Coronavirus: University return ‘could spark Covid avalanche’

By | August 30, 2020

Universities in the UK are being urged to scrap plans for face-to-face teaching until Christmas in order to prevent a second wave of coronavirus.

Academics’ union UCU said more than a million students moving around the country was “a recipe for disaster”.

UCU leader Jo Grady said universities were not prepared and risked becoming the “care homes of the second wave”.

But university bosses say they have worked hard to plan for a safe return to all aspects of student life.

The Department for Education said universities were well prepared and it was important to reopen education when it was safe to do so.

And Prof Carl Heneghan, director of the Centre for Evidence-Based Medicine at the University of Oxford, told BBC Breakfast that “right now it is as safe as it ever has been” to go back to campuses.

As many students return over the coming weeks, they will be expected to abide by new policies on the use of face coverings and social distancing protocols.

There will be safety partitions to keep them apart, as well as more cleaning and ventilation and smaller class sizes where face-to-face teaching takes place.

When national lockdown measures were brought in at the end of March, universities cancelled lectures, tutorials and some exams.

Many continued their lessons and lectures online however, and even held final exams remotely.

Over the summer, universities have been preparing for the return of their students, with most promising a mix of face-to-face and online learning – or “blended learning” – with students taught in extended “bubble” groups.

Few, if any, universities have taken the step of telling their students not to move into their accommodation, despite concerns halls of residence may help spread the virus.

Ms Grady said having tens of thousands of students heading into cities across the UK “risks doing untold damage to people’s health and exacerbating the worst public health crisis of our lifetimes”.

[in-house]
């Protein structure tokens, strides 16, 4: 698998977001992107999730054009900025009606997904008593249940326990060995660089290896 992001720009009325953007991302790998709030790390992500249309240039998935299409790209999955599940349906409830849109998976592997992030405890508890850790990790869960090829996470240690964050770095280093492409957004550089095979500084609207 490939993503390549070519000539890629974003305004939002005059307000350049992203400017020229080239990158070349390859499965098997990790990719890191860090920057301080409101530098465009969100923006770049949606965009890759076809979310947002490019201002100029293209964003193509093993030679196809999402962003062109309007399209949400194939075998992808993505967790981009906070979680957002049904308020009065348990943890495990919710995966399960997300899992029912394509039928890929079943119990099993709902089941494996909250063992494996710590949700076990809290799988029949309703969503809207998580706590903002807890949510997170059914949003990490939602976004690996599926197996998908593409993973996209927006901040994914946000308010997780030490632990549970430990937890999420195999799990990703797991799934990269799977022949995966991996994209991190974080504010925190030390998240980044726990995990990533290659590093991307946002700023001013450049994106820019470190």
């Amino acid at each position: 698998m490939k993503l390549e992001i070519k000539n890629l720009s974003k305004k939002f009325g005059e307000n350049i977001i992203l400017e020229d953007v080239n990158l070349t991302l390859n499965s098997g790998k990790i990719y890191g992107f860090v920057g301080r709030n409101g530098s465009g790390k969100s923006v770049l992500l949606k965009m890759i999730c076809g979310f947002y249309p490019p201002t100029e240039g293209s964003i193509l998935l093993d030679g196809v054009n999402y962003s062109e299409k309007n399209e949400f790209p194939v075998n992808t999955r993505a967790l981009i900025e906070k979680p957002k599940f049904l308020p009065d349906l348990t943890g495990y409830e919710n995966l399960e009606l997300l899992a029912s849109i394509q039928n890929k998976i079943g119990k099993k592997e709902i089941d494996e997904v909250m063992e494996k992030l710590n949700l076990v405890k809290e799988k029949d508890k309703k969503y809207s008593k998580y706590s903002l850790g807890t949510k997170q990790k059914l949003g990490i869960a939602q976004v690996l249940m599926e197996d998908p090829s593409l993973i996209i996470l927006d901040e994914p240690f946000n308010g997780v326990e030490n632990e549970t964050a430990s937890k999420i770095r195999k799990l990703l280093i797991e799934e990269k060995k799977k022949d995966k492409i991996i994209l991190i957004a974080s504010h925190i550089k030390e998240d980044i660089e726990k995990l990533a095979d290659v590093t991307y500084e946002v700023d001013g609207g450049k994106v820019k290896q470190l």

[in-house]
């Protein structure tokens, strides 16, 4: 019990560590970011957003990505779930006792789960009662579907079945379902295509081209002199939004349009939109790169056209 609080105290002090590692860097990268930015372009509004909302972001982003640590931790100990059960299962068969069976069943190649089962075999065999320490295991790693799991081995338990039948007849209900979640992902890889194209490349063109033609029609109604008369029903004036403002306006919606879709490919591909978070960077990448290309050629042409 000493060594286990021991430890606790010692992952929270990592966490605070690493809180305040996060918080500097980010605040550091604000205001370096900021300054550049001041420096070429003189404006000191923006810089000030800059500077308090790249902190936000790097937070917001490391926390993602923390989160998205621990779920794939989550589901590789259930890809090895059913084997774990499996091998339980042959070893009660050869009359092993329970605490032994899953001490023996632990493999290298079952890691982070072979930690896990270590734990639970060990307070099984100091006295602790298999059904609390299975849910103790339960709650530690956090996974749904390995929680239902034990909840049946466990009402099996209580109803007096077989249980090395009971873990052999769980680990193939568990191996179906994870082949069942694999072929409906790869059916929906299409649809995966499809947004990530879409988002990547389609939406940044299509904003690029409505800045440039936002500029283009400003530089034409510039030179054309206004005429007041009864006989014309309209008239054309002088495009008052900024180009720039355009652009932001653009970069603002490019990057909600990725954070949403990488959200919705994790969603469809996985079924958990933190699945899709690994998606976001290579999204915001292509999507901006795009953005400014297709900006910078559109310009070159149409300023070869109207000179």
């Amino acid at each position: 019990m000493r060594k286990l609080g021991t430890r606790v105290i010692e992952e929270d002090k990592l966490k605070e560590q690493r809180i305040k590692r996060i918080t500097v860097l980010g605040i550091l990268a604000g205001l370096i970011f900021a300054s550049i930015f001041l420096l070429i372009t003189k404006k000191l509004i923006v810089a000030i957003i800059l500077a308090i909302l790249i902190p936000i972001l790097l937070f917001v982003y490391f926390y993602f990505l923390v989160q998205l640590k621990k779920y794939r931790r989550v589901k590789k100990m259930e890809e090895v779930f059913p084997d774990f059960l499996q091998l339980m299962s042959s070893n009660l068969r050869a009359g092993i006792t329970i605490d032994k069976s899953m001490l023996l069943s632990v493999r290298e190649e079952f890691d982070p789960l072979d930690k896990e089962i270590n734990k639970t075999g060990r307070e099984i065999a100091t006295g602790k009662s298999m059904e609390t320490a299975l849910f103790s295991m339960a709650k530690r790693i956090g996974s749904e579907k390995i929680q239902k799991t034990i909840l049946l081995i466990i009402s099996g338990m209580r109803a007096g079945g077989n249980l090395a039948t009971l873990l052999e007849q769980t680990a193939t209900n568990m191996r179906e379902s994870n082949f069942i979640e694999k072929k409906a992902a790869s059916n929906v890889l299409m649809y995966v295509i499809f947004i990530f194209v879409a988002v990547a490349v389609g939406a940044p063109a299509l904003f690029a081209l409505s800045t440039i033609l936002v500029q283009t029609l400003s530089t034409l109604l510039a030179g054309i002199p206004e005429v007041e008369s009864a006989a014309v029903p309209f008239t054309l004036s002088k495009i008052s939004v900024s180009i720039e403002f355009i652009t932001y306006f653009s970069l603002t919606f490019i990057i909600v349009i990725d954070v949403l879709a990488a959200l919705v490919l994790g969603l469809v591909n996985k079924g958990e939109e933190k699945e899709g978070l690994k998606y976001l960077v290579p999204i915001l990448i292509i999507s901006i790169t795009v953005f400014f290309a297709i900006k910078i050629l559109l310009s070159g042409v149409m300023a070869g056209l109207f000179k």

She told Breakfast the mass migration of a million students could prompt a “silent avalanche of infections”.

“There is far more of a risk than perhaps the general public has appreciated,” she said.

Second wave fears don’t reflect how life has changed

The language used by unions is very strong. There are plenty of infectious disease and public health experts who would not paint the threat in such extreme terms.

Whenever we hear about risks of a second wave or a sharp rise in cases we need to consider where we have come from.

The initial surge happened because the virus was spreading pretty much undetected for a period.

It was certainly more widespread than the UK and other countries realised in February and March.

By the time lockdown came there were an estimated 100,000 new infections a day in the UK.

Today we have over 1,000 confirmed infections a day, on average.

Of course some are going undetected, but it is clear the virus is currently under control.

As people circulate more – going back to work, schools and university – the likelihood is infections will rise.

But everyday life has completely transformed from what it was in February – there are many reasons why a second surge in infections like the first can, and should, be avoided.

Ms Grady said Manchester would see 100,000 students arriving, Birmingham 80,000, and Leicester 40,000.

“These are all cities that have had some form of local lockdown and have come out of it or are about to go into one,” she said.

And she warned the higher number of students expected at universities this year would make social distancing harder.

Prof Heneghan suggested universities put back face-to-face teaching until the end of the academic year in spring or summer 2021, by when the threat from coronavirus might have reduced.

“Can we do something over the summer, can we put a summer school on?” he asked, adding: “We need to maximise that experience.”

‘No regular testing’

The exams crisis over the summer meant many more students ultimately achieved the grades needed to get into university, after the government’s last-minute change of mind on school-assessed grades.

Universities UK president Julia Buckingham said: “Many staff want to return to in-person teaching, research and other activities where it is safe and appropriate to do so.”

They are mindful of the benefits of in-person teaching and support for students’ well-being and development, she said.

A Department for Education spokesman said it was “confident that universities are well prepared for the return of students by taking measures such as introducing social distancing on campus, limiting travel requirement for classes and staggering teaching across extended days to reduce numbers on site”.

It added that guidance was “under constant review” and reflected the latest public health advice.

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